Smitten Ice Cream, now open in the artsy Hayes Valley neighborhood of San Francisco, is a far cry from the ice cream parlors of yore. Housed in a modern, minimalist structure made from two recycled shipping containers, the operation is helmed by Robyn Sue Goldman, who spent two years developing an ice cream machine that runs on liquid nitrogen (its negative-322-degree temperature allows for the formation of exceptionally small ice crystals, giving the dessert a smoother texture). She named it Kelvin, and for two years the business lived in a souped-up Radio Flyer wagon that traveled the city, turning out artisanal ice cream—with absolutely no additives—made to order in 60 seconds. Now in a fixed location, Smitten has a rotating menu with traditional flavors like vanilla and strawberry alongside innovative combinations like poached pear crème fraîche, brown sugar butternut squash and dark chocolate with hot peppers. True to California's locavore ethos, the dairy is sourced from nearly Beretta Organic Farm, while the chocolate comes from TCHO on San Francisco's Pier 17. At 432 Octavia St.; 415-863-1518; smittenicecream.com.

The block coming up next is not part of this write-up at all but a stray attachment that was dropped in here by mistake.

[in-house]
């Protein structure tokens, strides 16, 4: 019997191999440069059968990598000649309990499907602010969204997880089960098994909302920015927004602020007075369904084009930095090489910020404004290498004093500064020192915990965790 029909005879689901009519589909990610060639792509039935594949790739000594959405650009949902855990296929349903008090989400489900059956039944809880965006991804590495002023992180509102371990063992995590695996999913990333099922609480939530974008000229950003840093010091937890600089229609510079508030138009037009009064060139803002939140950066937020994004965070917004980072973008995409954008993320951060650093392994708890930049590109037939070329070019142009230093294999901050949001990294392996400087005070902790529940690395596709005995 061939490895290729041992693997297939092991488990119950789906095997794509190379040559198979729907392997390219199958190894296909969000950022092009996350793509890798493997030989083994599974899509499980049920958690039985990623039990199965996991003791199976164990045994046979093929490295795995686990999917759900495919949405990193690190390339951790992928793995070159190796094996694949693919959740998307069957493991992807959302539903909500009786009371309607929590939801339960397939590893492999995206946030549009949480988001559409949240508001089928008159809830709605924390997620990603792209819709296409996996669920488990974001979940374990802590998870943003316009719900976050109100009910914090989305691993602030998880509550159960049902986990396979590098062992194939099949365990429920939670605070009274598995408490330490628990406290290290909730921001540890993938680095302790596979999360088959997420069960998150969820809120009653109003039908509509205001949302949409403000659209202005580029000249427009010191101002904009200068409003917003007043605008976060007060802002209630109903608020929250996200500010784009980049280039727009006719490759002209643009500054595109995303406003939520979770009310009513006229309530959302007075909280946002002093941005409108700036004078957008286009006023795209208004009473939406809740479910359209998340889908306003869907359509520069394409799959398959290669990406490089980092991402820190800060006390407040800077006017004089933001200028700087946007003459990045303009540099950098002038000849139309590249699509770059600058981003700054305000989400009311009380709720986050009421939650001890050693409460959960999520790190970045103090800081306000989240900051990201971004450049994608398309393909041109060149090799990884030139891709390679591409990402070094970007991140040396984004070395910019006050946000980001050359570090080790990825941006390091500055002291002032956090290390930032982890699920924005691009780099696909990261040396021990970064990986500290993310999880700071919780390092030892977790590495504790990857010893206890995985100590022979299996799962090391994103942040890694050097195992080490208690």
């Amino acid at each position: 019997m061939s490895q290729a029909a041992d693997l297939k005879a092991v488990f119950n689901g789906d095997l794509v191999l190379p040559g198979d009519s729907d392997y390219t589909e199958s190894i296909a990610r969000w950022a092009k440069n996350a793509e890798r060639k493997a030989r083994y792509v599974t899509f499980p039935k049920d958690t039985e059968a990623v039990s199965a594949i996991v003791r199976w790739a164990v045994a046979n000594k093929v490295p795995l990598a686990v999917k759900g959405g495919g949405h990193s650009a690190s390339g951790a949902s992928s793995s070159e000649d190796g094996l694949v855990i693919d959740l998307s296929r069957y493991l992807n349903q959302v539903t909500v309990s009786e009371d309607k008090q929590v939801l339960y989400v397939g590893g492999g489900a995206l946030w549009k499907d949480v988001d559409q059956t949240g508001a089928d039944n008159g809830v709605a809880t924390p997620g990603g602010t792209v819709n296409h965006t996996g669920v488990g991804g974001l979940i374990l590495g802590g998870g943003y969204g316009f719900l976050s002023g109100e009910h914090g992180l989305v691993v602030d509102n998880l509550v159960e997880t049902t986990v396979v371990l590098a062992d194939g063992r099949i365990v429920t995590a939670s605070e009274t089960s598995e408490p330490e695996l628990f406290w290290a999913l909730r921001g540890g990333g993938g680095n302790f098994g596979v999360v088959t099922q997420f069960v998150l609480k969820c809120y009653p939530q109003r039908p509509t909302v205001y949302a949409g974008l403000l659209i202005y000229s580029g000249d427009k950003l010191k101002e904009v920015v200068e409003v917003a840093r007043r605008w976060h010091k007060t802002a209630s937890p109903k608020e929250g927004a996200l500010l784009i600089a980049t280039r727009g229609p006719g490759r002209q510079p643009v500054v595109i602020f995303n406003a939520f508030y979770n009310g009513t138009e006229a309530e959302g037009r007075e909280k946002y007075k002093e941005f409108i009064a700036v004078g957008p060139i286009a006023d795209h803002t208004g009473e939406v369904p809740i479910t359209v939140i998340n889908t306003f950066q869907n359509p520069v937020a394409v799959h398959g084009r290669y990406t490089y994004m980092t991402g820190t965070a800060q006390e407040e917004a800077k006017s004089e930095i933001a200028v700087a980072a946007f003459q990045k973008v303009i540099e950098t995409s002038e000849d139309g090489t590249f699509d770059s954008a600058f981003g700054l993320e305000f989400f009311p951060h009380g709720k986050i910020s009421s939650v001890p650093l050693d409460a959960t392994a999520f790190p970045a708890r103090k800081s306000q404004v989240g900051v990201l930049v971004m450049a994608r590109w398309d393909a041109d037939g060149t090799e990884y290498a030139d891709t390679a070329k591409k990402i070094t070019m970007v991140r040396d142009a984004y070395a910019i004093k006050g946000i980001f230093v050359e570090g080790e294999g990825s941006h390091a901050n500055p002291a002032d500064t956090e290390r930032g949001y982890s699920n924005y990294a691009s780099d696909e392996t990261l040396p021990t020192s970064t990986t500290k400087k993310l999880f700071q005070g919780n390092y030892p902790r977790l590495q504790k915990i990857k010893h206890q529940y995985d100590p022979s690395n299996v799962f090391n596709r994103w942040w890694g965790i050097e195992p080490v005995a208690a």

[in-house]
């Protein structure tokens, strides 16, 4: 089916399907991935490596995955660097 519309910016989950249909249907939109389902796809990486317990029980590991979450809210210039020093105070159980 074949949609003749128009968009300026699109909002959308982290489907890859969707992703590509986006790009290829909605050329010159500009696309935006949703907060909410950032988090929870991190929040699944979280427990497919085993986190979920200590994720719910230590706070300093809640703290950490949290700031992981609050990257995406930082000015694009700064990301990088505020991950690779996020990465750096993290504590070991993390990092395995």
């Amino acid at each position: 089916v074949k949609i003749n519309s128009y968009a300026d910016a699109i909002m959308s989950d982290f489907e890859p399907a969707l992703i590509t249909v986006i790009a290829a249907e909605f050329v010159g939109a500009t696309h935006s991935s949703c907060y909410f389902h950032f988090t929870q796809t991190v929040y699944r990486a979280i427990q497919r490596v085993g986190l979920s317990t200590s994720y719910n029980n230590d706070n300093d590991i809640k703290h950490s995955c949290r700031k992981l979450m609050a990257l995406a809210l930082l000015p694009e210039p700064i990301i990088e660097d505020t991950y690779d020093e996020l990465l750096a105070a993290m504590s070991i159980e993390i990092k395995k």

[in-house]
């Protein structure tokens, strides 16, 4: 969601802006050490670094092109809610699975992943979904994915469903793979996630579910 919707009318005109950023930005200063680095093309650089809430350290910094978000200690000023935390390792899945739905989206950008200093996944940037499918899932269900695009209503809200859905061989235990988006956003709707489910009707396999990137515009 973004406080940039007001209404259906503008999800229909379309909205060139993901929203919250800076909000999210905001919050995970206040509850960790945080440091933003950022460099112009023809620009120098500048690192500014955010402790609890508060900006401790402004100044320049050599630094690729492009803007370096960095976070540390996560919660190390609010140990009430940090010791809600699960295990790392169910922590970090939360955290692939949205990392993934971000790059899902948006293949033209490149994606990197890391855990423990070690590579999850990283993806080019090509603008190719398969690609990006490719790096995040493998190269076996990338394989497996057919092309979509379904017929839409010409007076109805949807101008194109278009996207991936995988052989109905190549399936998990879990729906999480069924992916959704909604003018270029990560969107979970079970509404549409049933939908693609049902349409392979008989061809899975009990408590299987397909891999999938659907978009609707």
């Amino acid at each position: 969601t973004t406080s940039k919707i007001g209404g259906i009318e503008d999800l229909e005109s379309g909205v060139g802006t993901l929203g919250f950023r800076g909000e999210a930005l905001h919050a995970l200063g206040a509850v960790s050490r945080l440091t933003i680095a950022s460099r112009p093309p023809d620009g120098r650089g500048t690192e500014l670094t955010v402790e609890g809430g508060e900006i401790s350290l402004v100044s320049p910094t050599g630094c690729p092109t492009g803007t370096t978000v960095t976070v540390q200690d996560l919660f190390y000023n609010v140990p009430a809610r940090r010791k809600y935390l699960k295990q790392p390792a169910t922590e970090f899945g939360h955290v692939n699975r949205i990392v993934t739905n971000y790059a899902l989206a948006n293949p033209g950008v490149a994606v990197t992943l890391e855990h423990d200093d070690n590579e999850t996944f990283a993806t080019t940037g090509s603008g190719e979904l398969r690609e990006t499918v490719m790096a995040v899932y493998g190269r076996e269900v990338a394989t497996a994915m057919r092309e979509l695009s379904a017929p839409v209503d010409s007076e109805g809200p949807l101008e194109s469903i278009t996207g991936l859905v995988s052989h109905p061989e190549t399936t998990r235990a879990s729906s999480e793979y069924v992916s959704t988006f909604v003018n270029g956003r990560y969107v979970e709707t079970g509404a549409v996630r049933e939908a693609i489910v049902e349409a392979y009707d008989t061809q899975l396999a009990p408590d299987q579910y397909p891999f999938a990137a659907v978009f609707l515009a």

Photo Courtesy of Joseph Perez-Green